“Yes you do!” he claimed. “What about United Statetsu?”
One Tuesday at about five p.m., no one else home, he took his mimeographed lessons out of a briefcase while I poured cups of green tea. I noticed the heading on the pages? Passive Voice. I had hoped to avoid passive voice in Japanese.
“The rice was eaten by the mice,” he said, waiting for me to laugh. I would have laughed but suddenly the house shook insidiously with a single booming sound like an explosion. A bomb? We jumped to our feet. Sensei, who had never so much as brushed my sleeve until that moment, reached across the table and took firm hold of both my wrists making it impossible to leave. The full pot of tea poured onto the table.
“What was that?” I said, frozen.
“Jishin! Earthquake!” He sat down, his face grey, still gripping my wrists so I couldn’t get up. Cold sweat stood on the back of my neck. I had to run outside to find my children.
“I’ve got to find the kids!”
“Not yet. Not yet.” We waited. When he thought it was safe, I found a towel to wipe up the tea that had spilled on his mimeographed lessons.
Earthquake! I’d grown used to the occasional California earthquake that began with warning tickings of Venetian blinds and the groans of windows before the shock was felt, then more creaks and tickings as they settled down. I described that to him.
“I think maybe Japanese earthquake is different. Vertical,” he said, pronouncing it perfectly. Even fluent Japanese speakers of English might have said “batikuru” but not him. The children rushed into the house, flushed with the thrill of an earthquake.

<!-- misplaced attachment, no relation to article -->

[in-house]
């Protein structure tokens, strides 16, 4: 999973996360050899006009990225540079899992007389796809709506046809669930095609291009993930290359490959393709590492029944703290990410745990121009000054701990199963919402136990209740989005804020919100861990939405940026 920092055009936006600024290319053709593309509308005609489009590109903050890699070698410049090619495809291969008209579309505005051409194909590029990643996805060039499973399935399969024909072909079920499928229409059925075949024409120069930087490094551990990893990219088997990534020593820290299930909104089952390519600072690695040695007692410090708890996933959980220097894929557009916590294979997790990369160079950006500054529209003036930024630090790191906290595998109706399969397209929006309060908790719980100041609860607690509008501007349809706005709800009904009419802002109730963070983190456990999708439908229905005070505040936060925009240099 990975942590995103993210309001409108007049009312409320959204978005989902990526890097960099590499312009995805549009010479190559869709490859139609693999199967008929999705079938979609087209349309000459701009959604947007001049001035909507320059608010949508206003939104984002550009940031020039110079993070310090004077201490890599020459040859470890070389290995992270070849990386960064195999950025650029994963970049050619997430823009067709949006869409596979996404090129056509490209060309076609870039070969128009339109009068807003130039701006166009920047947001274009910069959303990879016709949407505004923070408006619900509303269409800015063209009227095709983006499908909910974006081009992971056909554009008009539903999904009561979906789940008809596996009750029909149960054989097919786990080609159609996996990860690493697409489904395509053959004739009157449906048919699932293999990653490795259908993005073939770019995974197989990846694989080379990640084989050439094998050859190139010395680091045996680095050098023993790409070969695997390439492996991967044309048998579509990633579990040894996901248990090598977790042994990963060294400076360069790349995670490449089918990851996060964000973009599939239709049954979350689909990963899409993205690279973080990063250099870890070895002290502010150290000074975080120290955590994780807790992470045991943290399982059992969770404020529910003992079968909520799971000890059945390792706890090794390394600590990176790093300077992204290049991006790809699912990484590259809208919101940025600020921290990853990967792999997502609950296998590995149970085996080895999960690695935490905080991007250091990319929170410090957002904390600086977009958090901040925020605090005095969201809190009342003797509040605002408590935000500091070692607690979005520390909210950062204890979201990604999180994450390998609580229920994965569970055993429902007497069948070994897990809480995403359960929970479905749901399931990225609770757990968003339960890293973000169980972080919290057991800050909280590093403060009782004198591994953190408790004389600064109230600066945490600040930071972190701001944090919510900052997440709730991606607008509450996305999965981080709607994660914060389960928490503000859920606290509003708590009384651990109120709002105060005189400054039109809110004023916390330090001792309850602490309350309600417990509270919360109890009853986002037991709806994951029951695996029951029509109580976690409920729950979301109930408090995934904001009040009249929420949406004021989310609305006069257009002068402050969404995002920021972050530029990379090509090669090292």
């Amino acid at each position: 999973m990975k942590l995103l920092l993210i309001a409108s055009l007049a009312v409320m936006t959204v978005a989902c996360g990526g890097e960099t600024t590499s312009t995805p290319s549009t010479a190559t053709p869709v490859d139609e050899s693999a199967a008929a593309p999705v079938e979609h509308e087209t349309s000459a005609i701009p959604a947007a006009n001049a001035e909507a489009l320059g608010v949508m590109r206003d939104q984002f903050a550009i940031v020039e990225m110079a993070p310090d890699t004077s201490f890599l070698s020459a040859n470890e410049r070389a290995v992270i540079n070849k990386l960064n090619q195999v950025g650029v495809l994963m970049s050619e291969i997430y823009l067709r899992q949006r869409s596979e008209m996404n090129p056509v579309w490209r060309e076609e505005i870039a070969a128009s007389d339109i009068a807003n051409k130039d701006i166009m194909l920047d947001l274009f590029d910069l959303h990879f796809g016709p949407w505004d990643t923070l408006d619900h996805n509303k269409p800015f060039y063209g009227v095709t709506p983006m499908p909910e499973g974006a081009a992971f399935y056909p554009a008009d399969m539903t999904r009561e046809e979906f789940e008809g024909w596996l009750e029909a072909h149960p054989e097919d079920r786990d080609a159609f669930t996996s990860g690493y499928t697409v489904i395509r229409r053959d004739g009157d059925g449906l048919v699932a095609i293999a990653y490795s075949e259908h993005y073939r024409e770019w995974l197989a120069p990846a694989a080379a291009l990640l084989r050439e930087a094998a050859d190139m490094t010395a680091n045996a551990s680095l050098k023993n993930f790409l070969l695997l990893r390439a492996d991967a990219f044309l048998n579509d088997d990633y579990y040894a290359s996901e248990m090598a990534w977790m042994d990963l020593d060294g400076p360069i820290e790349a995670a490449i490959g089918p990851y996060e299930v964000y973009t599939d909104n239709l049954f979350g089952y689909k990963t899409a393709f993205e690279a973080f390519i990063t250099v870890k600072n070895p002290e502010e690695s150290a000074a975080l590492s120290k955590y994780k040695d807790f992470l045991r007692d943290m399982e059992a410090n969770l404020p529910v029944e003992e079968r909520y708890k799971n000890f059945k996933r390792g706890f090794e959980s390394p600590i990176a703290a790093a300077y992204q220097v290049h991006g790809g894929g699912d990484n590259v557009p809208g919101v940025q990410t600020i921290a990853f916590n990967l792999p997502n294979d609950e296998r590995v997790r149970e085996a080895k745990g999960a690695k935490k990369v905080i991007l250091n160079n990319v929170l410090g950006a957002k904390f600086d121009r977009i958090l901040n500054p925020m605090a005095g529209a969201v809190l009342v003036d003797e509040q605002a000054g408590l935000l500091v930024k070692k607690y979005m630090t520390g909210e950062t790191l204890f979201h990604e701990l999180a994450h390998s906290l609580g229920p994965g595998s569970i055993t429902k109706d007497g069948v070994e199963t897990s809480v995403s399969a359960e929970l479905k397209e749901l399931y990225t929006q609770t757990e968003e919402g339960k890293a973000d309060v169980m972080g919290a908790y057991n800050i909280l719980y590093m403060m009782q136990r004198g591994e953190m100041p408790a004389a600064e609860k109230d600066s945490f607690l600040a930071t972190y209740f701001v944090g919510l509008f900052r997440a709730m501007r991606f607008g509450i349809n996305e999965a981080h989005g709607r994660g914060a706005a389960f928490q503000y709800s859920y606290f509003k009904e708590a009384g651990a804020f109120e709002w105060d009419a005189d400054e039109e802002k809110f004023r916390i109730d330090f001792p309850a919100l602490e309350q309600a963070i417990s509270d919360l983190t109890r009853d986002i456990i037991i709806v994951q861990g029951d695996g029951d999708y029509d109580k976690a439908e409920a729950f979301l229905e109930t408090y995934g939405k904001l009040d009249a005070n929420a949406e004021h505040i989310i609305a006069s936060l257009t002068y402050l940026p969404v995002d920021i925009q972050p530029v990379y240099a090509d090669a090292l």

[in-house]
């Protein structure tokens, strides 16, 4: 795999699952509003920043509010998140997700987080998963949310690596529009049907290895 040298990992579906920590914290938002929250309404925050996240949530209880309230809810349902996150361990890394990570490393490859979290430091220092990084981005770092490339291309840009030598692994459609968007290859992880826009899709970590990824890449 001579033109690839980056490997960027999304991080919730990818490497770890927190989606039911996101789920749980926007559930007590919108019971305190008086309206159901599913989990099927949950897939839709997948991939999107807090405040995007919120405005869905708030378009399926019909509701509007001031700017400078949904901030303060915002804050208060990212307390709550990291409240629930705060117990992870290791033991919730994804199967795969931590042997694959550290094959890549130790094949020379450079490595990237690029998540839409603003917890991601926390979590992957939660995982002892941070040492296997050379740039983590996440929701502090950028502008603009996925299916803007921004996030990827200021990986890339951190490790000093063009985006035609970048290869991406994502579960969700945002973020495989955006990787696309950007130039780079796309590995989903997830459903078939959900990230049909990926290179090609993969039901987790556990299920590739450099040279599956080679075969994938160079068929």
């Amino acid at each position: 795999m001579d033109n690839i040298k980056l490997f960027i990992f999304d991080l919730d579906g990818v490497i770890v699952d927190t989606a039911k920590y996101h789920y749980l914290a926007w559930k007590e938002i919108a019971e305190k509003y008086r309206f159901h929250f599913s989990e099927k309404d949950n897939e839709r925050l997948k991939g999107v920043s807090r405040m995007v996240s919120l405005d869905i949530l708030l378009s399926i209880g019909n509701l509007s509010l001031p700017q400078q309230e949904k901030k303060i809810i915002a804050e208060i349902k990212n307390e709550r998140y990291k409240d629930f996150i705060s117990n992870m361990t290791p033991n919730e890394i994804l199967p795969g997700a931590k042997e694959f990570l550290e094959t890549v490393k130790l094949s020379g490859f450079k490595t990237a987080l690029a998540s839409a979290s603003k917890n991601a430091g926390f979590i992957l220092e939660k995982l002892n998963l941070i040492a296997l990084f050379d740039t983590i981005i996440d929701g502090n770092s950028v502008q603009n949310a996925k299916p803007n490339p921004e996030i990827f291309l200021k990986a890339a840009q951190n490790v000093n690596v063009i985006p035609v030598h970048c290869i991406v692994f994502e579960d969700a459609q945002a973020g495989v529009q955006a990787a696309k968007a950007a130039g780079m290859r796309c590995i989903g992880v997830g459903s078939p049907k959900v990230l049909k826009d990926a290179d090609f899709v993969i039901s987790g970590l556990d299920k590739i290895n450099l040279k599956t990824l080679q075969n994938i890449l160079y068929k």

I liked Sensei better after that evening. A shared earthquake creates a bond. But two weeks later I did quit his lessons, confirming his opinion of American perseverance.
I was afraid I’d disappointed him, even offended him by dropping out. But he seemed to take it in stride. A few weeks later he came to the door to ask if I would accompany him to his month-old daughter’s first visit to the Shinto shrine. It was a ceremony called Omiyamairi. I had never heard about that. Temples were Buddhist, Shrines were the dwelling places of Shinto gods. Most Japanese find these utterly different religions appropriate to the aspects of their lives. New babies were reportable to the Shinto gods.
It rained on that day. I hadn’t met Sensei’s wife but she was waiting in front of her house. Expecting her mother would go with us, I was surprised when only Sensei climbed into my car with the tiny living doll swaddled in red and gold padded silk. Her mother, petite and pretty in her gorgeous red and green and gold kimono, waved us off.
The Shinto temple was elegantly simple, its enormous timbers giving off a spicy smell in the dampness. A smiling young priest in robes of azure blue silk and the tall, black lacquered hat, said a prayer over Sensei’s baby daughter. It was my honor to hold her against my raincoat while he painted two red dots between her brows, investing her with the spiritual sight she would need in another life. She never cried, only raised her charcoal black eyebrows, just like her father’s when she felt the tickle of the paint brush. It was quickly over and Sensei allowed me to hold the umbrella over him while he climbed back into my car with his firstborn child. As we drove grandly out of the grove of ancient and colossal cryptomeria trees that surround a Shinto shrine, I glanced over at the tiny skeptical face. “She looks like you, Sensei,” I told him.
And then, man of the world — of two worlds, he handed me a cigar.
“For your husband,” he said.